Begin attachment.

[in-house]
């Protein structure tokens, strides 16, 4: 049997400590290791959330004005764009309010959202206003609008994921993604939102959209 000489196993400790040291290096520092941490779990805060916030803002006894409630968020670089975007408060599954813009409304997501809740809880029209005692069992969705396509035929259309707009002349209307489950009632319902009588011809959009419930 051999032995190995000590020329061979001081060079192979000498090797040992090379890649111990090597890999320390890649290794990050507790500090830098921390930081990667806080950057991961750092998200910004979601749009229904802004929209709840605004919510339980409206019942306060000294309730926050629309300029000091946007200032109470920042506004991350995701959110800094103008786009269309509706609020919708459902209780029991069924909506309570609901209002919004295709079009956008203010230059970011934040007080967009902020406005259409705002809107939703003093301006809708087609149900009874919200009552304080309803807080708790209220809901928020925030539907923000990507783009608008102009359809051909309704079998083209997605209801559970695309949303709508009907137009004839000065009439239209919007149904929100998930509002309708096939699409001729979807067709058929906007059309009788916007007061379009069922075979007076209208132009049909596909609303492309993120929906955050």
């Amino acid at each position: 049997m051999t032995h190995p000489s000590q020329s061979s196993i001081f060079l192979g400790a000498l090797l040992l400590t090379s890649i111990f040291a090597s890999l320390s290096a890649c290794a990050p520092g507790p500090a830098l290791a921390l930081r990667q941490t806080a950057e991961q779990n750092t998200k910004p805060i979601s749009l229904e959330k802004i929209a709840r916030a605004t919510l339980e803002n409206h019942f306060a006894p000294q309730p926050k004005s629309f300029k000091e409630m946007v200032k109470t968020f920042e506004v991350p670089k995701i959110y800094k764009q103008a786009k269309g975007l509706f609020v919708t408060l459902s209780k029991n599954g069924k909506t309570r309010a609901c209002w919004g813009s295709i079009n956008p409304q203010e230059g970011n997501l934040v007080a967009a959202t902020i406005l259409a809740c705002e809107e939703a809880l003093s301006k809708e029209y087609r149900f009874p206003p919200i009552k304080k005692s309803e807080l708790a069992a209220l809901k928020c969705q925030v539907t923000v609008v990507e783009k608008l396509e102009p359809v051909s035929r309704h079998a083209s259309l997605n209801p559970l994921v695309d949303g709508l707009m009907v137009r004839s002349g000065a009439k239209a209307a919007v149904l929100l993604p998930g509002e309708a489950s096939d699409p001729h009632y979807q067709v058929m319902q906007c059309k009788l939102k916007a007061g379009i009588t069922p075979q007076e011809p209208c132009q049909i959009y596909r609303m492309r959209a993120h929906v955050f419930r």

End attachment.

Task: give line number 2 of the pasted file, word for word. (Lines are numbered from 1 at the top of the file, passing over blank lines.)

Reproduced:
């Protein structure tokens, strides 16, 4: 049997400590290791959330004005764009309010959202206003609008994921993604939102959209 000489196993400790040291290096520092941490779990805060916030803002006894409630968020670089975007408060599954813009409304997501809740809880029209005692069992969705396509035929259309707009002349209307489950009632319902009588011809959009419930 051999032995190995000590020329061979001081060079192979000498090797040992090379890649111990090597890999320390890649290794990050507790500090830098921390930081990667806080950057991961750092998200910004979601749009229904802004929209709840605004919510339980409206019942306060000294309730926050629309300029000091946007200032109470920042506004991350995701959110800094103008786009269309509706609020919708459902209780029991069924909506309570609901209002919004295709079009956008203010230059970011934040007080967009902020406005259409705002809107939703003093301006809708087609149900009874919200009552304080309803807080708790209220809901928020925030539907923000990507783009608008102009359809051909309704079998083209997605209801559970695309949303709508009907137009004839000065009439239209919007149904929100998930509002309708096939699409001729979807067709058929906007059309009788916007007061379009069922075979007076209208132009049909596909609303492309993120929906955050």